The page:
After waffling on how long low mortgage rates are expected to stick around, some analysts have called for rates to not rise significantly through next year.
Honestly, that’s about as specific as anyone wants to get these days as one never quite knows what to expect in the global economy. It seems that markets are very tightly connected, so trying to guess what’s going to impact what can be a chore.
Here’s an example. The last time the average rate on a 30-year, fixed interest mortgage was above 6% was November 2008. Rates have fallen steadily since then due, in part, to the credit crisis in Europe – investors pulled their money out of risky, European markets and bought safer instruments such as U.S. Treasury bonds.
A safer investment is less risky, meaning interest rates on those bonds fell. Mortgage rates are tied closely to those long-term bonds, meaning that interest rates on home loans fell. How far did they fall? The record low rate was set during the week of July 26 at 3.49% on a 30-year mortgage.
At the end of August, rates averaged 3.59% at the end of August after rising a bit due to an expected improvement in European credit markets.
Here’s the point, however. Freddie Mac officials expect rates to stay around current levels for some time and perhaps through 2013. Freddie Mac is the government sponsored entity that – along with Fannie Mae – backs most mortgages in the nation.
That’s good news for people looking to purchase homes and perhaps better news for people in a position to refinance their mortgages at lower rates. The Los Angeles Times reported that two-thirds of the nation’s homeowners are paying on mortgages with interest rates of 5% or more.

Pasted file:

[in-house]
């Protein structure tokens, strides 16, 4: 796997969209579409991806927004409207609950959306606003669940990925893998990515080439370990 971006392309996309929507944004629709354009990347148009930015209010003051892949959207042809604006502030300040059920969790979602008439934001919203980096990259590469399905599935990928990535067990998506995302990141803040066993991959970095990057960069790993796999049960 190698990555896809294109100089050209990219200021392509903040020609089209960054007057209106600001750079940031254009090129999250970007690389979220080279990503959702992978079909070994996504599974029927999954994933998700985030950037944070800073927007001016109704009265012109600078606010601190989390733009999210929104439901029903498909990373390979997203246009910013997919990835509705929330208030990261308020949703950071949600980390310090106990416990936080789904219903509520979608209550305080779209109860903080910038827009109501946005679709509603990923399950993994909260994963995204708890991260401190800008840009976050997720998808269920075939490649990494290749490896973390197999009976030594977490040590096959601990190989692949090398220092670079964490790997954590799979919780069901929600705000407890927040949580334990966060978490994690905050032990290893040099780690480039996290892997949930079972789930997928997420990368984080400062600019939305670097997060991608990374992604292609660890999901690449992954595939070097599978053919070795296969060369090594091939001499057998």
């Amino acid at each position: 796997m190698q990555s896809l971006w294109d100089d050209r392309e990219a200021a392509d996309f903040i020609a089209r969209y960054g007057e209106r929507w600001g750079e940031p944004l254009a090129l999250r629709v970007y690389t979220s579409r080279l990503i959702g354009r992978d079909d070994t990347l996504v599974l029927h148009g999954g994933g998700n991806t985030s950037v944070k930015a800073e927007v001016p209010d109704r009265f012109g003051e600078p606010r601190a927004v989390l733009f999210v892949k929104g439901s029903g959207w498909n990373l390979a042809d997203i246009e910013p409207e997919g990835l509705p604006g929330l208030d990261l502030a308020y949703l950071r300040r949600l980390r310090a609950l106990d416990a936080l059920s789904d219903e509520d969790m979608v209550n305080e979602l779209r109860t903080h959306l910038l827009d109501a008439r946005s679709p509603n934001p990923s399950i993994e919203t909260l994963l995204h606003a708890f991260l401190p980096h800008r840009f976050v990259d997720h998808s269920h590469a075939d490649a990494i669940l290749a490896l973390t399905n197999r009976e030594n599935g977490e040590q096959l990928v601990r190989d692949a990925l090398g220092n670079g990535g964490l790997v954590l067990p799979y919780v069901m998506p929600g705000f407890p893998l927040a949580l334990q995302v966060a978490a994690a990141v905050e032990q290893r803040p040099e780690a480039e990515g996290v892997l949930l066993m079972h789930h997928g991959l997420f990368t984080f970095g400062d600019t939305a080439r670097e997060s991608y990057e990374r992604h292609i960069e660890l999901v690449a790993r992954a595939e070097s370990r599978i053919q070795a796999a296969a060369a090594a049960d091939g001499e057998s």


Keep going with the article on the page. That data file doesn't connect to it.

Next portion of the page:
The opportunity for those homeowners to refinance at lower rates and save some money may continue. That means both people wanting to refinance mortgages or take out existing ones may have more time to save money, get their credit reports in order and take other steps to qualify for home loans with low interest rates.
Of course, rates could go up again, but at least the folks over at Freddie Mac are expecting them to remain low.
One problem with refinancing has to do with borrowers who owe more than their homes are worth. That has been an obstacle for the programs put in place by the federal government in hopes of helping people who are struggling with their mortgages.
Rising home values and more aggressive federal programs have helped some of those underwater buyers and may continue to do so. If you’re interested in finding out if refinancing is an option for you, give your local mortgage banker a call. That professional can discuss your options with you and may have some advice on what to do to become eligible for a mortgage.
There may be some more time to take advantage of lower interest rates, so use it wisely.